For the research study, Safinah Group analysed underwater hull fouling conditions on a sample of 249 ships which drydocked over a four-year period between 2015-2019. The sample included all major ship types covering a range of trading activity.

The discoveries were shocking. It was found that nearly every vessel surveyed had some degree of underwater hull hard fouling. On 44% of vessels surveyed, over 10% of the underwater hull surface was covered with hard fouling. Anything more than 10% coverage is deemed to cause an ‘unacceptable’ impact on vessel performance by experts.

On many of the vessels surveyed, fouling levels were even worse; approximately 15% of vessels had between 10-20% of hard fouling coverage on the hull, 10% of vessels had 20-30% of hard fouling coverage and the remaining 10% of vessels had between 40-80% of hard fouling coverage.

The significant costs created biofouling accumulation on a ship’s hull comes from increased hydrodynamic drag that creates a higher demand for shaft power to maintain a ship’s speed which requires more fuel burn. Or if a ship is operating on a fixed shaft power, speed losses are the result. As mentioned, routine hull grooming costs for soft fouling removal (slimes) also increase as biofouling increase, when it comes to hard fouling removal the consequences are much greater as more abrasive methods are required.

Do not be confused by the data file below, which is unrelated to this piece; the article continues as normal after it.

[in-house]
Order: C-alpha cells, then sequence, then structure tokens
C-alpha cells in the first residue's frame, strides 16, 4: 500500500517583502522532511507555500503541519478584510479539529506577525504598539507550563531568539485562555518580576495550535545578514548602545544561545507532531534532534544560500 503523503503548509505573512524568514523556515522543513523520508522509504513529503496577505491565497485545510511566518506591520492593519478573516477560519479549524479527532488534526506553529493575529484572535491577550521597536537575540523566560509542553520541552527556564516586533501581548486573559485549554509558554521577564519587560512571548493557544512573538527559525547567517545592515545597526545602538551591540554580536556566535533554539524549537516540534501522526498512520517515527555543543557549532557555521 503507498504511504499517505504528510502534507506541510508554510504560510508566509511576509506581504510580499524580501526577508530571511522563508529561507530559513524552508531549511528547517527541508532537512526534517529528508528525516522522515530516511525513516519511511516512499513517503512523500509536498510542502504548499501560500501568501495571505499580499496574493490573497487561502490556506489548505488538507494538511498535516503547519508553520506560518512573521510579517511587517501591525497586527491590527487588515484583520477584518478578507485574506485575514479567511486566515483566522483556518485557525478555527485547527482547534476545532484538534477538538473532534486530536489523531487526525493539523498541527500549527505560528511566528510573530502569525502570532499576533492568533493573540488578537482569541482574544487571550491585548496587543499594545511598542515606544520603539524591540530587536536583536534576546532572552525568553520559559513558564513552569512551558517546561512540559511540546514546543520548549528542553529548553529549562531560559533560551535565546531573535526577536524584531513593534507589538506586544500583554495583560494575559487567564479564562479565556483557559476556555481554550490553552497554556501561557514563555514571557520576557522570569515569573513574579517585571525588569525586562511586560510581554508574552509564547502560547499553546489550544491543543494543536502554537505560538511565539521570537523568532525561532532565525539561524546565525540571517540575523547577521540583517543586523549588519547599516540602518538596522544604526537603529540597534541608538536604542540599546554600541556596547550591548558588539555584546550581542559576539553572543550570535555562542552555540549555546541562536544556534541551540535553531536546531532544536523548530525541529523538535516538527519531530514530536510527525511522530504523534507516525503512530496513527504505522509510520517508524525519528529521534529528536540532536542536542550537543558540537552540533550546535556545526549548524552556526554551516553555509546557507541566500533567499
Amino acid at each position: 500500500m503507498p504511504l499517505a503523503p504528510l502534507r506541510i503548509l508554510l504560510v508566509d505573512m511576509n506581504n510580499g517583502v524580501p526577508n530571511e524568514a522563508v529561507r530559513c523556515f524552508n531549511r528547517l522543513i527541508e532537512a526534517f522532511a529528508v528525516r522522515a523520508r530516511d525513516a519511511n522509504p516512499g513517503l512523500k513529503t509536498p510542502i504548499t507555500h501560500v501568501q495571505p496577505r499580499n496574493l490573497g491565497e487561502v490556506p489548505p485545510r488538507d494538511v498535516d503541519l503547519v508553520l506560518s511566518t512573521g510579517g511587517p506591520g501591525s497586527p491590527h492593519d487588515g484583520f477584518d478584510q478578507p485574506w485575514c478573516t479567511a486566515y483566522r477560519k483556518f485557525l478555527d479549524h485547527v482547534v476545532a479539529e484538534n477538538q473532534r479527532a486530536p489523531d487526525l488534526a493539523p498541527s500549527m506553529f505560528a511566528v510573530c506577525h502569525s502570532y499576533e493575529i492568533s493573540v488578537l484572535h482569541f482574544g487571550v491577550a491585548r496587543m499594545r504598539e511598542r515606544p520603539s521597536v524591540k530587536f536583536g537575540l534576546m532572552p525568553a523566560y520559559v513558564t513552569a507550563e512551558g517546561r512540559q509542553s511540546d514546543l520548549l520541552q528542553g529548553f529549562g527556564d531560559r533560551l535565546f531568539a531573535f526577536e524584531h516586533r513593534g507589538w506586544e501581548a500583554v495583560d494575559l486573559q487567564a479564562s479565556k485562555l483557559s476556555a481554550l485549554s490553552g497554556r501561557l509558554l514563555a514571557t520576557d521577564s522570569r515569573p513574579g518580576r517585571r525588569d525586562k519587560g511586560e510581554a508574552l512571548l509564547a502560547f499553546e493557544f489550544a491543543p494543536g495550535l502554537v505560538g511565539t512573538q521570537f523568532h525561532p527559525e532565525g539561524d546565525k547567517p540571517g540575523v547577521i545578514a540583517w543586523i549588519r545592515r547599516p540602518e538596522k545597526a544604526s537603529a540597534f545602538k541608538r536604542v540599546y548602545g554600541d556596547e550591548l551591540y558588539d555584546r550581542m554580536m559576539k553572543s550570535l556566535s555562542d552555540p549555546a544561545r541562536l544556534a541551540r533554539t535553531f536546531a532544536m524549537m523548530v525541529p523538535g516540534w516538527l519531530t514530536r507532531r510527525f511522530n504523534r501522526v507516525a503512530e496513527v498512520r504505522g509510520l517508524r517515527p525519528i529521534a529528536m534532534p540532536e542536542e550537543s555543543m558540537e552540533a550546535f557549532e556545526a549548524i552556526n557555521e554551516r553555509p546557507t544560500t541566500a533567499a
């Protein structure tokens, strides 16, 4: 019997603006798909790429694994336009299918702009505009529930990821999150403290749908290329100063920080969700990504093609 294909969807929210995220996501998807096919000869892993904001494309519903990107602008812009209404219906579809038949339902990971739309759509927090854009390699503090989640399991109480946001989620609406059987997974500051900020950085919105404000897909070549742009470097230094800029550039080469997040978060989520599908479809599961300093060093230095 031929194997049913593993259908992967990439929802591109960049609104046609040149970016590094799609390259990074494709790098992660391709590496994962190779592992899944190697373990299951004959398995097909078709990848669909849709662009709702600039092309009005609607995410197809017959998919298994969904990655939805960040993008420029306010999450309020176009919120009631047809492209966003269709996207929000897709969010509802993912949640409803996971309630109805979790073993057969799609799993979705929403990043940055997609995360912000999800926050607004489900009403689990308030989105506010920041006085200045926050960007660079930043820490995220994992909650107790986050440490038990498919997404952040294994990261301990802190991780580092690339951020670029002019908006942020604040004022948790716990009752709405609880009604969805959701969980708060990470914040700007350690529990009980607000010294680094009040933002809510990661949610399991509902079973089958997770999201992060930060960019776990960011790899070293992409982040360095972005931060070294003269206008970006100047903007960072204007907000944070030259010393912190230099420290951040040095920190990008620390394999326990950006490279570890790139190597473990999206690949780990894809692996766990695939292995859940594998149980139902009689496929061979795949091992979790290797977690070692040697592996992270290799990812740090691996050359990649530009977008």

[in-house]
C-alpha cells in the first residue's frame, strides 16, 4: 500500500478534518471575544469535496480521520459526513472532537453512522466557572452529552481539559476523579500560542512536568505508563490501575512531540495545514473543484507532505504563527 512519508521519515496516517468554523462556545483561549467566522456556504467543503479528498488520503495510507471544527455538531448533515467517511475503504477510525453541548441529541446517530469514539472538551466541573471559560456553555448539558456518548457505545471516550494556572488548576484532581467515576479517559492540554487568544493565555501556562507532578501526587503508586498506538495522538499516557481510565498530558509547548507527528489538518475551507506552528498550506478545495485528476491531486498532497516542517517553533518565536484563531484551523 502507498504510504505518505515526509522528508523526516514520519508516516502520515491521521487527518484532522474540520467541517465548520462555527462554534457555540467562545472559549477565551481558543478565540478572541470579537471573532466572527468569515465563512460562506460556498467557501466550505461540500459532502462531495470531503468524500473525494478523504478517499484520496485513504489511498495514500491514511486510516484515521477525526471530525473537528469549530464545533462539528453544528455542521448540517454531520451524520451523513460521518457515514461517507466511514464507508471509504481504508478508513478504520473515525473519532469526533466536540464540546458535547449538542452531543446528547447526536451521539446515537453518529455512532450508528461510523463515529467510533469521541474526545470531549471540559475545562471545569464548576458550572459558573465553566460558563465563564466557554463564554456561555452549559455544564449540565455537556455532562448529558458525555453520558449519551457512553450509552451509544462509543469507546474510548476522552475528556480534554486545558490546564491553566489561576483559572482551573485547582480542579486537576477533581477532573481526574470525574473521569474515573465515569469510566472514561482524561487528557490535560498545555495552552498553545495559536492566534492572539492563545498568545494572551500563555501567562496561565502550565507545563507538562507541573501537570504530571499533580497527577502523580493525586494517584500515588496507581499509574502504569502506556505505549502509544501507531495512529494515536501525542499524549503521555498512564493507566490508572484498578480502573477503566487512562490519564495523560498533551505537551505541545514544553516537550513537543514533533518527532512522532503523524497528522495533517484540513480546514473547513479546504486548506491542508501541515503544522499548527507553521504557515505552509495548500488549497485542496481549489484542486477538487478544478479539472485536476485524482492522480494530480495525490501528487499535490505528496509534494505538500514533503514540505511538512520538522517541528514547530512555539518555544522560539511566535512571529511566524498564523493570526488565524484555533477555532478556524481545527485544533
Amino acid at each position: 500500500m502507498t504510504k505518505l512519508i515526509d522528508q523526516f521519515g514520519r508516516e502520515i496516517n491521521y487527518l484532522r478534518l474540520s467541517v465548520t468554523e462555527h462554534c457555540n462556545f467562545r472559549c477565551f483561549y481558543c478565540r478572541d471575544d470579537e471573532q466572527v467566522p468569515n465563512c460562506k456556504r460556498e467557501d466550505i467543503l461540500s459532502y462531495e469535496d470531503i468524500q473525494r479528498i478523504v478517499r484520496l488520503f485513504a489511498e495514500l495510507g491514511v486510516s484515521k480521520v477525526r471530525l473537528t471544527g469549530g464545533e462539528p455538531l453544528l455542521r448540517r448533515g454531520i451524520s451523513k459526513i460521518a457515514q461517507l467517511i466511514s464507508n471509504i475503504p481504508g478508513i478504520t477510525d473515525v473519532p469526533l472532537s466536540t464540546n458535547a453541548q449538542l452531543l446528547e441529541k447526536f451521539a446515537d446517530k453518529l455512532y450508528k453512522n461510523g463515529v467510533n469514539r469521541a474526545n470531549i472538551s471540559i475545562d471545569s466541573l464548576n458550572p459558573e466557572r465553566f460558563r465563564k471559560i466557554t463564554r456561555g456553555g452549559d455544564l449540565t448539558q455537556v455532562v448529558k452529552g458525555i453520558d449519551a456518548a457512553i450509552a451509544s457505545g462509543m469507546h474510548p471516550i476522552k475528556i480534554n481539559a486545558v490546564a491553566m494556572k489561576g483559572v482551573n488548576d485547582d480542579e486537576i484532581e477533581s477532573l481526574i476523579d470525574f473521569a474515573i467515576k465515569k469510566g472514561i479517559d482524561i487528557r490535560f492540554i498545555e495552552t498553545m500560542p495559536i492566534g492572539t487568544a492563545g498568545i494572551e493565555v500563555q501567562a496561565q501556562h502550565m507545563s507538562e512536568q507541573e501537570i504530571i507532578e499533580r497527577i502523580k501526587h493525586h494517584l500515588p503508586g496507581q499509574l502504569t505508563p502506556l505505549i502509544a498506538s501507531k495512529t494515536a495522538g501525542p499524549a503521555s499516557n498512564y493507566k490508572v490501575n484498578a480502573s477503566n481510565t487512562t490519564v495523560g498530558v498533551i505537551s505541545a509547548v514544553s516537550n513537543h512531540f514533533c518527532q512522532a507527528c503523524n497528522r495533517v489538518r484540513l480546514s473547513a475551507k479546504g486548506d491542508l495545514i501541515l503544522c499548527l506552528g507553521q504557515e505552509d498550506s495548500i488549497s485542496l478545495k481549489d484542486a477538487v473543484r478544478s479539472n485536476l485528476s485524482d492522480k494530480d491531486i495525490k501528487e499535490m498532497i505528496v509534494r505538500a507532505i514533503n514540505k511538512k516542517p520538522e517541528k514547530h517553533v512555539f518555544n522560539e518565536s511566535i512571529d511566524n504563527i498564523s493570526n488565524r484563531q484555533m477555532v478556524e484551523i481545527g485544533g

Extrapolating from published data taken from a 2011 study by Michael P. Schultz, this level of hard fouling (assuming a 10% coverage of hard fouling on 40% of the fleet) could be responsible for at least 110 million tonnes of excess carbon emissions, and an additional US$6 billion spent on fuel per year for the global commercial fleet. The true figure is likely to be higher, as this is a conservative calculation based on today’s relatively low fuel prices.

Since this data analysis was carried out before the Covid-19 pandemic, we anticipate that in recent months, the extent of barnacle fouling coverage across the global fleet will have increased significantly, particularly for the huge proportion of vessels that have been idle. We can definitely assume that if this data collection exercise is repeated, we could anticipate a significant spike in the extent of fouling coverage.